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Character Set Support

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This chapter is from the book

This chapter is from the book

3.10 Upgrading Character Sets from MySQL 4.0

Now, what about upgrading from older versions of MySQL? MySQL 4.1 is almost upward compatible with MySQL 4.0 and earlier for the simple reason that almost all the features are new, so there's nothing in earlier versions to conflict with. However, there are some differences and a few things to be aware of.

Most important: The "MySQL 4.0 character set" has the properties of both "MySQL 4.1 character sets" and "MySQL 4.1 collations." You will have to unlearn this. Henceforth, we will not bundle character set/collation properties in the same conglomerate object.

There is a special treatment of national character sets in MySQL 4.1. NCHAR is not the same as CHAR, and N'...' literals are not the same as '...' literals.

Finally, there is a different file format for storing information about character sets and collations. Make sure that you have reinstalled the /share/mysql/charsets/ directory containing the new configuration files.

If you want to start mysqld from a 4.1.x distribution with data created by MySQL 4.0, you should start the server with the same character set and collation. In this case you won't need to reindex your data.

There are two ways to do so:

shell> ./configure --with-charset=... --with-collation=...
shell> ./mysqld --default-character-set=... --default-collation=...

If you used mysqld with, for example, the MySQL 4.0 danish character set, you should now use the latin1 character set and the latin1_danish_ci collation:

shell> ./configure --with-charset=latin1 \
           --with-collation=latin1_danish_ci
shell> ./mysqld --default-character-set=latin1 \
           --default-collation=latin1_danish_ci

Use the table shown in Section 3.10.1, "4.0 Character Sets and Corresponding 4.1 Character Set/Collation Pairs," to find old 4.0 character set names and their 4.1 character set/collation pair equivalents.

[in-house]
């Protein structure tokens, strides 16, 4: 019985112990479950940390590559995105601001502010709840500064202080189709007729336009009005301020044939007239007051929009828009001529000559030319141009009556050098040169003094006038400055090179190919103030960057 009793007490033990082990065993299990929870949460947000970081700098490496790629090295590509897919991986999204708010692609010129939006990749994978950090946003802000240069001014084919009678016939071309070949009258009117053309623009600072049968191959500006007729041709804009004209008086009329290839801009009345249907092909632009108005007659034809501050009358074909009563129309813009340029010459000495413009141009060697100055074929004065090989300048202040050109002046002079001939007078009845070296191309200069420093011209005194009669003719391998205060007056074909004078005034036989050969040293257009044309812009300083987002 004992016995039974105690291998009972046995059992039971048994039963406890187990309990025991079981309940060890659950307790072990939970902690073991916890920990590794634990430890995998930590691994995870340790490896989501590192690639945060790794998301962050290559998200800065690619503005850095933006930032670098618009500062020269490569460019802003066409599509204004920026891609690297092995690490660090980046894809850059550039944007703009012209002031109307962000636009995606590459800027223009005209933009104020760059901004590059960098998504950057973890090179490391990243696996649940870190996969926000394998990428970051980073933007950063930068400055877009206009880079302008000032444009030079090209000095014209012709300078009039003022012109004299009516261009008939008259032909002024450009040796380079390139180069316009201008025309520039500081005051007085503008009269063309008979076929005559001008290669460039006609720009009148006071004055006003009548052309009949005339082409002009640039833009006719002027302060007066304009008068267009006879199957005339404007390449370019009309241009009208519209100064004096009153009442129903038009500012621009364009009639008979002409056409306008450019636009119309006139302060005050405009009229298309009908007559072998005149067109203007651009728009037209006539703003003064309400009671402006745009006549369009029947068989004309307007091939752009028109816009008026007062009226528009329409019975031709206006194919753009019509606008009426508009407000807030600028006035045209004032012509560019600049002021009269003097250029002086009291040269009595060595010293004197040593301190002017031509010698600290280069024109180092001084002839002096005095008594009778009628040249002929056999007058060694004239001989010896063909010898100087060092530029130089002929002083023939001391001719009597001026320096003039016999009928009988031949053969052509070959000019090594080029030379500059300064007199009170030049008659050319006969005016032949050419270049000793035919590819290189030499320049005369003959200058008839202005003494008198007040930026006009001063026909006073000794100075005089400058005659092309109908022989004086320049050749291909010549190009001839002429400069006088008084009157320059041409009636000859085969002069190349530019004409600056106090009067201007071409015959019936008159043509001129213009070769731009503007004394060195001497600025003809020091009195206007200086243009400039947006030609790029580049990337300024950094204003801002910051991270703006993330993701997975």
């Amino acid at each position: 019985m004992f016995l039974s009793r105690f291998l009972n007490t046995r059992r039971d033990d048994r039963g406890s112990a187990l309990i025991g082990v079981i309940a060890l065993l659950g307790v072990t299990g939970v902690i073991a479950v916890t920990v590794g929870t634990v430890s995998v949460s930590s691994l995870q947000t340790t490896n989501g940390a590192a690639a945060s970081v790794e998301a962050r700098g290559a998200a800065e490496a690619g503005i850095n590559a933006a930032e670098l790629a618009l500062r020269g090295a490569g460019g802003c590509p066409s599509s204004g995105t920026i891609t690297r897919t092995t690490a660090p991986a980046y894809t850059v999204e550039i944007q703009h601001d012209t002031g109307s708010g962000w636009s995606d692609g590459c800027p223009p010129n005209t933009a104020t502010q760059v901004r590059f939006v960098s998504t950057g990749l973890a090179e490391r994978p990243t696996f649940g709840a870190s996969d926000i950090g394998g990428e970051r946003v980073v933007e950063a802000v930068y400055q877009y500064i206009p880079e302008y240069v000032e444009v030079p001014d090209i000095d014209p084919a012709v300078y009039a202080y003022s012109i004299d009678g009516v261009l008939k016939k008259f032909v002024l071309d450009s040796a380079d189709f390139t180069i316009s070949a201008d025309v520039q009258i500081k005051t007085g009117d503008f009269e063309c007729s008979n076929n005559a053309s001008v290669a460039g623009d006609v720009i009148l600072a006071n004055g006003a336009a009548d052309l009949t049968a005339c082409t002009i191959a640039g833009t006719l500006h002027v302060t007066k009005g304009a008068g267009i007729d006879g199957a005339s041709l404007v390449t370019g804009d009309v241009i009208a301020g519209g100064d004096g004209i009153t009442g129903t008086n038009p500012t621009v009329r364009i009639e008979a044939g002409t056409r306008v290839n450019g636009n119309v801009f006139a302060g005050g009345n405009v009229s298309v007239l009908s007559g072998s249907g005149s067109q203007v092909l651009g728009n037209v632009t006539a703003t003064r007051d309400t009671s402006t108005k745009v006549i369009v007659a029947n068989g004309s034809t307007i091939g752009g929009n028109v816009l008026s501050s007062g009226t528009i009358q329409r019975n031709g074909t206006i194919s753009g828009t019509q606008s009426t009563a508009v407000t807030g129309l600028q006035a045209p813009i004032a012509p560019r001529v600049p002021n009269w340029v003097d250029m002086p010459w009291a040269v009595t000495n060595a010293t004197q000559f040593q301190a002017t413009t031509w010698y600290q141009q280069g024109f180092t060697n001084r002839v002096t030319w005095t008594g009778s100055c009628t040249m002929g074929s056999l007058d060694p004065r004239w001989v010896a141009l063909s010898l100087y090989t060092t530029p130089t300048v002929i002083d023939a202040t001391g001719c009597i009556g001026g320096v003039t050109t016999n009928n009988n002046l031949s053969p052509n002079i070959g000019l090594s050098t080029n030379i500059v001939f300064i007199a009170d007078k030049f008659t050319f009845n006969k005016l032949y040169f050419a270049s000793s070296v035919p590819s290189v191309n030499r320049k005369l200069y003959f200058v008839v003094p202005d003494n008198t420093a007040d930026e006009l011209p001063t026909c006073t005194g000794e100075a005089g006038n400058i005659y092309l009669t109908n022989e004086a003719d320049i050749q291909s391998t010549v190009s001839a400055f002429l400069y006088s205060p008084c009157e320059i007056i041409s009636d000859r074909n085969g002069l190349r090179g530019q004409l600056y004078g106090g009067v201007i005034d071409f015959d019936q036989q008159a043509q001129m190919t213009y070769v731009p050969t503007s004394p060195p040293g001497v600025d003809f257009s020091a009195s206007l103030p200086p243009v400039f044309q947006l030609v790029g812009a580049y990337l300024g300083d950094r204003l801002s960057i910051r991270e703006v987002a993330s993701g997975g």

If you have non-latin1 data stored in a 4.0 latin1 table and want to convert the table column definitions to reflect the actual character set of the data, use the instructions in Section 3.10.2, "Converting 4.0 Character Columns to 4.1 Format."

3.10.1 4.0 Character Sets and Corresponding 4.1 Character Set/Collation Pairs

ID

4.0 Character Set

4.1 Character Set

4.1 Collation

1

big5

big5

big5_chinese_ci

2

czech

latin2

latin2_czech_ci

3

dec8

dec8

dec8_swedish_ci

4

dos

cp850

cp850_general_ci

5

german1

latin1

latin1_german1_ci

6

hp8

hp8

hp8_english_ci

7

koi8_ru

koi8r

koi8r_general_ci

8

latin1

latin1

latin1_swedish_ci

9

latin2

latin2

latin2_general_ci

10

swe7

swe7

swe7_swedish_ci

11

usa7

ascii

ascii_general_ci

12

ujis

ujis

ujis_japanese_ci

13

sjis

sjis

sjis_japanese_ci

14

cp1251

cp1251

cp1251_bulgarian_ci

15

danish

latin1

latin1_danish_ci

16

hebrew

hebrew

hebrew_general_ci

17

win1251

(removed)

(removed)

18

tis620

tis620

tis620_thai_ci

19

euc_kr

euckr

euckr_korean_ci

20

estonia

latin7

latin7_estonian_ci

21

hungarian

latin2

latin2_hungarian_ci

22

koi8_ukr

koi8u

koi8u_ukrainian_ci

23

win1251ukr

cp1251

cp1251_ukrainian_ci

24

gb2312

gb2312

gb2312_chinese_ci

25

greek

greek

greek_general_ci

26

win1250

cp1250

cp1250_general_ci

27

croat

latin2

latin2_croatian_ci

28

gbk

gbk

gbk_chinese_ci

29

cp1257

cp1257

cp1257_lithuanian_ci

30

latin5

latin5

latin5_turkish_ci

31

latin1_de

latin1

latin1_german2_ci


3.10.2 Converting 4.0 Character Columns to 4.1 Format

Normally, the server runs using the latin1 character set by default. If you have been storing column data that actually is in some other character set that the 4.1 server now supports directly, you can convert the column. However, you should avoid trying to convert directly from latin1 to the "real" character set. This may result in data loss. Instead, convert the column to a binary column type, and then from the binary type to a non-binary type with the desired character set. Conversion to and from binary involves no attempt at character value conversion and preserves your data intact. For example, suppose that you have a 4.0 table with three columns that are used to store values represented in latin1, latin2, and utf8:

CREATE TABLE t
(
  latin1_col CHAR(50),
  latin2_col CHAR(100),
  utf8_col CHAR(150)
);

After upgrading to MySQL 4.1, you want to convert this table to leave latin1_col alone but change the latin2_col and utf8_col columns to have character sets of latin2 and utf8. First, back up your table, then convert the columns as follows:

ALTER TABLE t MODIFY latin2_col BINARY(100);
ALTER TABLE t MODIFY utf8_col BINARY(150);
ALTER TABLE t MODIFY latin2_col CHAR(100) CHARACTER SET latin2;
ALTER TABLE t MODIFY utf8_col CHAR(150) CHARACTER SET utf8;

The first two statements "remove" the character set information from the latin2_col and utf8_col columns. The second two statements assign the proper character sets to the two columns.

If you like, you can combine the to-binary conversions and from-binary conversions into single statements:

ALTER TABLE t
  MODIFY latin2_col BINARY(100),
  MODIFY utf8_col BINARY(150);
ALTER TABLE t
  MODIFY latin2_col CHAR(100) CHARACTER SET latin2,
  MODIFY utf8_col CHAR(150) CHARACTER SET utf8;
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